Big data can revolutionize the way business is done – if you understand it.
“Big data is a term that gets thrown around a fair amount, and it gets misused quite frequently,” says Eppie Vojt, vice president of marketing for Red Ventures. Vojt defines big data as information that requires computational power to store, process and analyze to yield insights that drive meaningful action.
And while big data has been a hot topic for some time, the ability to leverage that data is more feasible than ever before thanks to decreased storage costs and increased storage flexibility and speed.
Now, with companies moving beyond the mere acquisition and storage of data, Vojt says many corporate leaders are asking the same question: Once we get this massive amount of data, how do we analyze and leverage it to benefit the company?
Luckily, says Vojt, many of the rules for finding success in life also apply to successfully harnessing the power of big data.
Pursue positive information asymmetry.
For years, Vojt would watch the 6:30 p.m. showing of Jeopardy before joining his parents to watch a re-run of the show later in the evening. His parents were significantly impressed by Vojt’s ability to spout off correct answers – before they caught on, that is!
Vojt applies the same tactic at Red Ventures. While many traditional firms pull data from Google Ad Words on a weekly or monthly basis, Red Ventures pulls this data every five minutes. Using the most current data allows the firm to better understand customer demographics and search information, he says.
Having – and understanding – more information than your competitors always works to your advantage. “If you go in and have better information than they do, game over,” he says. “You win.”
De-average whenever possible.
Given the large amounts of data – more than 2.5 exabytes – amassed every day, effective time and resource allocation are essential when working with big data, says Vojt.
De-averaging helps focus attention on the information that will be most useful – just as students do when studying for an exam. “It would be silly to study things that you are already good at or things that are less likely to be on the test,” says Vojt. The same philosophy applies when working with big data.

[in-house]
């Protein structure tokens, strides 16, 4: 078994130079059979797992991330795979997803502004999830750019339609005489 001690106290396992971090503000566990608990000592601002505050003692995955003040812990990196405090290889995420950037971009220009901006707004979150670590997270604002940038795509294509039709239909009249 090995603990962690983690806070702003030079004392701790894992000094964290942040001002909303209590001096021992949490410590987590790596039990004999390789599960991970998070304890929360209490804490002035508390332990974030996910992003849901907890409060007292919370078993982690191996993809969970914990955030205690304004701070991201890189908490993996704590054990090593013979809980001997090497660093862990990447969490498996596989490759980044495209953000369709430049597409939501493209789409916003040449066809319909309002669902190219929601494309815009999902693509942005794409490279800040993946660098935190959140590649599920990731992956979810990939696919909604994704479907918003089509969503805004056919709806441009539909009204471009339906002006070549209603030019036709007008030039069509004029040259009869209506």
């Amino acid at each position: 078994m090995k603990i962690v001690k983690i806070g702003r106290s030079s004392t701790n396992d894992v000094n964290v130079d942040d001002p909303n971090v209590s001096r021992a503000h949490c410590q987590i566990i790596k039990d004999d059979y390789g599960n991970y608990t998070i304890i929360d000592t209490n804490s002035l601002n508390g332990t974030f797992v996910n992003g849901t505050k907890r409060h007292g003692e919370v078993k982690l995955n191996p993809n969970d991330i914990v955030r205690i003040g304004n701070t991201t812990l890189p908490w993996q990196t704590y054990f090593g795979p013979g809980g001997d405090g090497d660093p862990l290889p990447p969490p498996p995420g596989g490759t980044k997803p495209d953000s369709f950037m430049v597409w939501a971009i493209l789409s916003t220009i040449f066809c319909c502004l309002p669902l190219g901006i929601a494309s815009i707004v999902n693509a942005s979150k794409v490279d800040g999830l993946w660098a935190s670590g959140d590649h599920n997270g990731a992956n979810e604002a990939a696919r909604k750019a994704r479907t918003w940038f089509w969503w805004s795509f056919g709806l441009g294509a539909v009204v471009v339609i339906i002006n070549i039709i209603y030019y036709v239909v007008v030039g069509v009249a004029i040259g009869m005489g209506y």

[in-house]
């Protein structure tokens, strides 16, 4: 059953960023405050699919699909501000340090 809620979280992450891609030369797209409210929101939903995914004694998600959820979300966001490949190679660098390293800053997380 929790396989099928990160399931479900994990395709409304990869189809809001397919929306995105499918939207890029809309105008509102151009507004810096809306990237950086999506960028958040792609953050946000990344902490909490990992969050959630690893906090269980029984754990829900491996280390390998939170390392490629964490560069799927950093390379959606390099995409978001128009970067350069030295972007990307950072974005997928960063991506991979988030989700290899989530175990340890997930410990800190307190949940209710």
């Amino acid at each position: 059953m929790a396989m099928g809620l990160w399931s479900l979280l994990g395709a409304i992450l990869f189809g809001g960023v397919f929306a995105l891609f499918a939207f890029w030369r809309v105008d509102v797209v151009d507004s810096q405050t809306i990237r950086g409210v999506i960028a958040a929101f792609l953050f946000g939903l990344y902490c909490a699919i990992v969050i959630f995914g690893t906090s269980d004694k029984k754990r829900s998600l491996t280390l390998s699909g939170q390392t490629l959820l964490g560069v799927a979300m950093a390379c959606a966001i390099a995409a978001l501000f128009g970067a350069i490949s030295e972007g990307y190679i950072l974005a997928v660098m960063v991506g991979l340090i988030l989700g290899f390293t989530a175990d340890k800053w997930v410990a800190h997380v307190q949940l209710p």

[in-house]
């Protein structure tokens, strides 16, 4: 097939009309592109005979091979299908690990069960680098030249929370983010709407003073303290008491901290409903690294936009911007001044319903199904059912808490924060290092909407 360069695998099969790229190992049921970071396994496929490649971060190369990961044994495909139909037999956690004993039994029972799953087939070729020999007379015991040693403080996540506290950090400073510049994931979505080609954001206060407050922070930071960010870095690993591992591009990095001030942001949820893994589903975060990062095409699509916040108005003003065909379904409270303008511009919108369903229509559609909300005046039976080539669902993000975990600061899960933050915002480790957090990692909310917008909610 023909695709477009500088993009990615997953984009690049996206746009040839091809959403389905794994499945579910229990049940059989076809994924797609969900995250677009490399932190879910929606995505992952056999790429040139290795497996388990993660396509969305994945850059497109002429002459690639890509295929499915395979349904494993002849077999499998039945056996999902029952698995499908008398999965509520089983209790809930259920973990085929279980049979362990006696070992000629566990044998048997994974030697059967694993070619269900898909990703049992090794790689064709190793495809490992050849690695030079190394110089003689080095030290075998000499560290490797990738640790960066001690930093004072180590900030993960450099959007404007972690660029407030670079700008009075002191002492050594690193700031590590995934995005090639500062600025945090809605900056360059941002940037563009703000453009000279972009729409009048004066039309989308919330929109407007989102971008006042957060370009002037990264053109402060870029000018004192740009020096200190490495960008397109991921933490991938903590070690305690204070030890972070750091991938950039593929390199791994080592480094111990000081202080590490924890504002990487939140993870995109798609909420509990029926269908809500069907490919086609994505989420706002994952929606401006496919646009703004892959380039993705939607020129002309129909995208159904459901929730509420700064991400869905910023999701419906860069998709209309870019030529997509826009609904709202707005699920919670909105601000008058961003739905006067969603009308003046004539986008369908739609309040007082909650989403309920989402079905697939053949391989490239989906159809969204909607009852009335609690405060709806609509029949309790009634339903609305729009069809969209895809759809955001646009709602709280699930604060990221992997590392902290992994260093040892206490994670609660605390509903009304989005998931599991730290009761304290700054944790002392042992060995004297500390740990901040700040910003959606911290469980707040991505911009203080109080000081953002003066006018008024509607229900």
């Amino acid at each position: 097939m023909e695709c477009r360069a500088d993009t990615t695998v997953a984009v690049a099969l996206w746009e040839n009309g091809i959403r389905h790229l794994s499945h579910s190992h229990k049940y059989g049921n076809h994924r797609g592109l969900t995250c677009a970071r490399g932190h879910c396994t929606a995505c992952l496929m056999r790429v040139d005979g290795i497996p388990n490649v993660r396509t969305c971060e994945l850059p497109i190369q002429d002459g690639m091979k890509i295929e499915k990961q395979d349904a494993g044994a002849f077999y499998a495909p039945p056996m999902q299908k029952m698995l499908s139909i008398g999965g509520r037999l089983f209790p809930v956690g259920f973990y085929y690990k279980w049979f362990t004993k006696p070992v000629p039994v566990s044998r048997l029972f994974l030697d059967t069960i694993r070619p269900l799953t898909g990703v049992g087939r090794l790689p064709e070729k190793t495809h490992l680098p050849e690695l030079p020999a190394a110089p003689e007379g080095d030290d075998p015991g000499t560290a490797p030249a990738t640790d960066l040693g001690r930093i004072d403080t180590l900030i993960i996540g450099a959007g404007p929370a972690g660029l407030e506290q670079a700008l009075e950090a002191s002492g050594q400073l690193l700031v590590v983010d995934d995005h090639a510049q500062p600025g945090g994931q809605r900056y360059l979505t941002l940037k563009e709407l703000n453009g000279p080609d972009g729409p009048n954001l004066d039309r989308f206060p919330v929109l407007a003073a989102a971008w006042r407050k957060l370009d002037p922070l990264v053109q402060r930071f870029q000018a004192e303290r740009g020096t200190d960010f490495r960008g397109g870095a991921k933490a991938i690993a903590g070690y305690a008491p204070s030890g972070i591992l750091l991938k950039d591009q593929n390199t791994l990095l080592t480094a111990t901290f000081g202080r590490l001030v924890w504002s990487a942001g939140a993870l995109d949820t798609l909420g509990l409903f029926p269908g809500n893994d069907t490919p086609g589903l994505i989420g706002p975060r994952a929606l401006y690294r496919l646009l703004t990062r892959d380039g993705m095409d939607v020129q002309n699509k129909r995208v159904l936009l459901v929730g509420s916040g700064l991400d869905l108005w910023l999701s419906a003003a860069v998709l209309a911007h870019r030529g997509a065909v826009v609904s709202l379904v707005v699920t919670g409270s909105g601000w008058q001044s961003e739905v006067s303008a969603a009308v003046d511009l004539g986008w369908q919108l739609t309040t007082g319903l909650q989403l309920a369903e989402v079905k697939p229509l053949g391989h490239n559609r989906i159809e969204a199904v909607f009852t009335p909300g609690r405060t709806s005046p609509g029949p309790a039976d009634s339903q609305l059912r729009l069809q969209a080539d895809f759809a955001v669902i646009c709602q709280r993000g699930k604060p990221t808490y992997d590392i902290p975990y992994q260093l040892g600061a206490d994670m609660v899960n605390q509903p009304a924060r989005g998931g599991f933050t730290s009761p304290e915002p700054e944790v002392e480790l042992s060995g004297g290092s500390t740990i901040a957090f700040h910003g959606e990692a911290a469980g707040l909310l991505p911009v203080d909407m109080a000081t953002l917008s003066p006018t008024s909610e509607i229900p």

Employ compounding returns.
As Albert Einstein once said, “Compound interest is the eighth wonder of the world. He who understands it, earns it. He who doesn’t, pays it.”
In business, strategic investment in one area can lead to greater returns down the road, says Vojt.
Unlike a traditional marketing firm, Red Ventures controls the entire acquisition process – from generating demand to closing the sale. The firm uses proprietary technology platforms to collect, track and analyze big data to identify opportunities to increase profits.
When the company improves one part of the marketing funnel, it leads to greater profits later on, says Vojt. For instance, tweaking marketing efforts at the top of the funnel to gain a larger number of website impressions will eventually lead to a higher acquisition of customers.
The key to success, Vojt says, is for companies to not only collect big data, but use insights from it to identify opportunities to improve and differentiate themselves in the marketplace.
Vojt spoke to students, faculty and staff as part of a special event featuring UNC Kenan-Flagler corporate partner Red Ventures, the country’s largest technology-enabled platform for growing sales and marketing businesses.